Opioids – Equianalgesic Dosages
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Opioids - Equianalgesic Dosages
Published equianalgesic ratios are considered crude estimates at best and therefore it is imperative that careful consideration is given to individualizing the dose of the selected opioid. Dosage titration of the new opioid should be completed slowly and with frequent monitoring.
Factors that must be addressed during the conversion process include: Age of the patient or presence of coexisting conditions. Use additional caution with elderly patients (65 years and older), and in patients with liver, renal, or pulmonary disease.
Conversion ratios in many equianalgesic dosing tables do not apply to repeated doses of opioids.
Review the concept of incomplete cross-tolerance:
D. McAuley: "Incomplete cross-tolerance relates to tolerance to a currently administered opiate that does not extend completely to other opioids. This will tend to lower the required dose of the second opioid. This incomplete cross-tolerance exists between all of the opioids and the estimated difference between any two opiates could vary widely. This points out the inherent dangers of using an equianalgesic table and the importance of viewing the tabulated data as approximations. Many experts recommend - depending on age and prior side effects - reducing the dose of the new opiate by 33 to 50 percent to account for this incomplete cross-tolerance. (Example: a patient is receiving 200mg of oral morphine daily (chronic dosing), however, because of side effects a switch is made to oral hydromorphone 25 - 35mg daily - (this represents a 33 to 50 percent reduction in dose compared to the calculated 50mg conversion dose produced via the equianalgesic calculator). This new regimen can then be re-titrated to patient response. In all cases, repeated comprehensive assessments of pain are necessary in order to successfully control the pain while minimizing side-effects."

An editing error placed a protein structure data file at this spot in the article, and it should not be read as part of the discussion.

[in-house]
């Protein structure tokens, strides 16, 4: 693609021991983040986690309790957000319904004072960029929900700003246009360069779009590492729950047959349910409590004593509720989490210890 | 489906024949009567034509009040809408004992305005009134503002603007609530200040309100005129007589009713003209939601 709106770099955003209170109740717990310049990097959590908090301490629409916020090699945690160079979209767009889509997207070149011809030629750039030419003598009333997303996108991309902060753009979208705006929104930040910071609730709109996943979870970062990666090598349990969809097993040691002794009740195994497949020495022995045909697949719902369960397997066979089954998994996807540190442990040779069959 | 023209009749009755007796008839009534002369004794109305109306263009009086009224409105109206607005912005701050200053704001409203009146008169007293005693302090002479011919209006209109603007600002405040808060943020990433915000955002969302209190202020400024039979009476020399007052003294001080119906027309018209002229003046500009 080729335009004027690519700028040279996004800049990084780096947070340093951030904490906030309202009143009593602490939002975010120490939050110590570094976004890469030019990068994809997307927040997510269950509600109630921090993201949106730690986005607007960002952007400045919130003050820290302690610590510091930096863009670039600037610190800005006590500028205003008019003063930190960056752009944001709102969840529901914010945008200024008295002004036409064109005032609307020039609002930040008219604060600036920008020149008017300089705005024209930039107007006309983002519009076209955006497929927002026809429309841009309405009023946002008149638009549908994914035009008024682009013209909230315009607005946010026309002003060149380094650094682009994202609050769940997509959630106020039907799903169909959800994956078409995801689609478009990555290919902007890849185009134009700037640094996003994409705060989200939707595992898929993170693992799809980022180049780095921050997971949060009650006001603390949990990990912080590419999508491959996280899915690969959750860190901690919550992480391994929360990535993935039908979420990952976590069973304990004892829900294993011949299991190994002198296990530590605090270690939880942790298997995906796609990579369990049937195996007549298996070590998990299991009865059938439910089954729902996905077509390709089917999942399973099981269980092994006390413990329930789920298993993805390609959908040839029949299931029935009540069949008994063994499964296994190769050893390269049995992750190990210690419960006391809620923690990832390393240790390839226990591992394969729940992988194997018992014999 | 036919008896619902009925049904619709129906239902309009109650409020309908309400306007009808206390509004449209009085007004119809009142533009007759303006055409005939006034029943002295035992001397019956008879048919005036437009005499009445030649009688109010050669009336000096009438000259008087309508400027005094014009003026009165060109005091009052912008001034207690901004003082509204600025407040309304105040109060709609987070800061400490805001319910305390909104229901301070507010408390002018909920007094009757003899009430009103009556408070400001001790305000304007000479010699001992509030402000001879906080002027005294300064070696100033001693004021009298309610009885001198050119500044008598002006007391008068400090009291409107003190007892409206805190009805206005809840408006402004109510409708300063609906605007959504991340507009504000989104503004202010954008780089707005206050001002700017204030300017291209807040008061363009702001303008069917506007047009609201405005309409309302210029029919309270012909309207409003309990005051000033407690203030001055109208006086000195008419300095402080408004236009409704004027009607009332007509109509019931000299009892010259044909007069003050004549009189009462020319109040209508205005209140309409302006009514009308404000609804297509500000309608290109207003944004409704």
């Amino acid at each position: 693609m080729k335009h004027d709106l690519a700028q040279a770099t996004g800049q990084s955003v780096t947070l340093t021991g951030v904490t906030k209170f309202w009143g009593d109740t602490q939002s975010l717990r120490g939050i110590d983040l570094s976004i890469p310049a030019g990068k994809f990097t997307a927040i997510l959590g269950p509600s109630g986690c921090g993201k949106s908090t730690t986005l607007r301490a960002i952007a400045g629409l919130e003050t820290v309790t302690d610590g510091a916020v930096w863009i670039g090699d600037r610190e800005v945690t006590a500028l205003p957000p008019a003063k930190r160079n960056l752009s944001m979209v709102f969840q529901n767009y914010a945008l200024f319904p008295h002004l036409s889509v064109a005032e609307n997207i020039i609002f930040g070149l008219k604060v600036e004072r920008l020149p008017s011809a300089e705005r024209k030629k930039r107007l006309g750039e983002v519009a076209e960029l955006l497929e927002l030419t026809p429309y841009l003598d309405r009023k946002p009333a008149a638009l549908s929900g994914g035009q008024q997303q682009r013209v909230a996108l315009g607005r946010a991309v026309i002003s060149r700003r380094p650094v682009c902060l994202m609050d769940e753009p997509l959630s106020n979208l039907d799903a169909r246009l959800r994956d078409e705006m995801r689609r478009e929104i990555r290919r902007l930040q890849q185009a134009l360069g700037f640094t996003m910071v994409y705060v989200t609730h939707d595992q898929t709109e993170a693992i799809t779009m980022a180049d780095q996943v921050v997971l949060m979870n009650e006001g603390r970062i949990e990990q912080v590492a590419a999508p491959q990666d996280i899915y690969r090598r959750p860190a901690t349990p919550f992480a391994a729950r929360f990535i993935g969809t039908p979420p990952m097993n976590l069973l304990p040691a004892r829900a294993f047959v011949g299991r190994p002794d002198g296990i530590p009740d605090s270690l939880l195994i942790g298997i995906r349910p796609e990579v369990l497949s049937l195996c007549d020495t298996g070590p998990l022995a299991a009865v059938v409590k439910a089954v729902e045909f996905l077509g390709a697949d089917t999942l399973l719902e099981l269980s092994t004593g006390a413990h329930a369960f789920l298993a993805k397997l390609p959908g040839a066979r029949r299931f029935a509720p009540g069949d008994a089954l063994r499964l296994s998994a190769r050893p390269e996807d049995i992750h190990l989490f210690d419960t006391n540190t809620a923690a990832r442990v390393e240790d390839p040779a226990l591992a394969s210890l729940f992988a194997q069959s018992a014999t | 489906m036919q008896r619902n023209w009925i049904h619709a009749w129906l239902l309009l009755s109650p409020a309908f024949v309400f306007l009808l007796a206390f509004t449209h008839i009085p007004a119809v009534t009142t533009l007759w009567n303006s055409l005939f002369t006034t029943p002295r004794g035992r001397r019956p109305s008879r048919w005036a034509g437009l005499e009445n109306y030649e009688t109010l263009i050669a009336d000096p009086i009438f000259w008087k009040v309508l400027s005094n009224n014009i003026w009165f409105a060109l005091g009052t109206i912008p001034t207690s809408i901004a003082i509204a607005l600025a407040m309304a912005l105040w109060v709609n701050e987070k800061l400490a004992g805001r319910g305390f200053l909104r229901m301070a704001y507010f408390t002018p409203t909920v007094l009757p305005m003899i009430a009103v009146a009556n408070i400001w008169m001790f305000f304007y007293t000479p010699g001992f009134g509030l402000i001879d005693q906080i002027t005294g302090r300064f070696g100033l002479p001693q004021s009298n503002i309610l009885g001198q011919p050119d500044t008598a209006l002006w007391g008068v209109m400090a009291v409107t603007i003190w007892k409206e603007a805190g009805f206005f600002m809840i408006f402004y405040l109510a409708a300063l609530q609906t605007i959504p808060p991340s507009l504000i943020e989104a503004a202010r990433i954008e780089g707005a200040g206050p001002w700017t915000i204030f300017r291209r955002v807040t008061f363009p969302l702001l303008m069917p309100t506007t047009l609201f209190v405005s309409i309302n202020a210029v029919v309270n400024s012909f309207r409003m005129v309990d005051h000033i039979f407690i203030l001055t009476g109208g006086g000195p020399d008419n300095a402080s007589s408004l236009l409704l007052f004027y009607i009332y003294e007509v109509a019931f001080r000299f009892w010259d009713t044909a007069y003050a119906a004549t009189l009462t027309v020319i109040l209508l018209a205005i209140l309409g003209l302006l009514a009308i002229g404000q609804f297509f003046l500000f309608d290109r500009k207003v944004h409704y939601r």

The amount of residual drug in the patient's system must be accounted for. Example: fentanyl will continue to be released from the skin 12 to 36 hours after removal of the patch. Residual effects from discontinued long-acting formulations should also be assessed before converting a patient to a new opioid.
The use of high but ineffective doses of a previous opioid may result in overestimation of the converted opioid.
Ideally, methadone conversions (especially patients who were previously receiving high doses of an opioid) should only be attempted in cooperation with a pain specialist or a specialist in palliative medicine.
Meperidine should be used for acute dosing only and not used for chronic pain management (meperidine has a short half-life and a toxic metabolite: normeperidine). Its use should also be avoided in patients with renal insufficiency, CHF, hepatic insufficiency, and the elderly because of the potential for toxicity due to accumulation of the metabolite normeperidine. Seizures, confusion, tremors, or mood alterations may be seen. In patients with normal renal function, total daily doses should not exceed 600mg/24hrs.
|Equianalgesic dosage table|
|Buprenorphine (IM/IV): 0.4
Butorphanol (IM/IV): 2.0
Codeine (IM/IV): 120
Codeine (PO): 200
Fentanyl (IM/IV): 0.1
Fentanyl (Transdermal): 0.2
Hydrocodone (PO): 30
Hydromorphone (IV/IM/SC): 1.5
Hydromorphone (PO): 7.5
Levorphanol (acute PO): 4.0
Levorphanol (chronic PO): 1.0
Meperidine (IV/IM/SC): 75
Meperidine (PO): 300
Methadone (acute IV): 5.0
Methadone (acute PO): 10
|Morphine (IV/IM/SC): 10
Morphine (acute PO): 60
Morphine (chronic PO): 30
Nalbuphine (IV/IM/SC): 10
Oxycodone (PO): 20
Oxymorphone (IV/IM/SC): 1.0
Oxymorphone (PO): 10
Tapentadol (PO): 75-100
Methadone Chronic dosing:
|Fentanyl Patch Conversions - Package Insert Recommendations|
|1] American Pain Society (APS). Principles of Analgesic Use in the Treatment of Acute Pain and Cancer Pain, 6th edition. 2008. Glenview, IL 60025.
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4] Duragesic® Package Insert:
5] Donner B, et al. Direct conversion from oral morphine to transdermal fentanyl. Pain. 1996; 64:527-534.
6] Fisch MJ, Cleeland CS: Managing cancer pain. In: Skeel RT, ed.: Handbook of Cancer Chemotherapy. 6th ed. Philadelphia, Pa: Lippincott Williams & Wilkins, 2003, pp 663.
7] Methadone PI (package insert). Dolophine hydrochloride, 5 mg, 10mg tablets. Oct .2006.
8] Ripamonti C, Groff L, Brunelli C, Polastri D, Stavrakis A, De Conno F. Switching from morphine to oral methadone in treating cancer pain: what is the equianalgesic dose ratio? J Clin Oncol. 1998;16(10):3216-3221.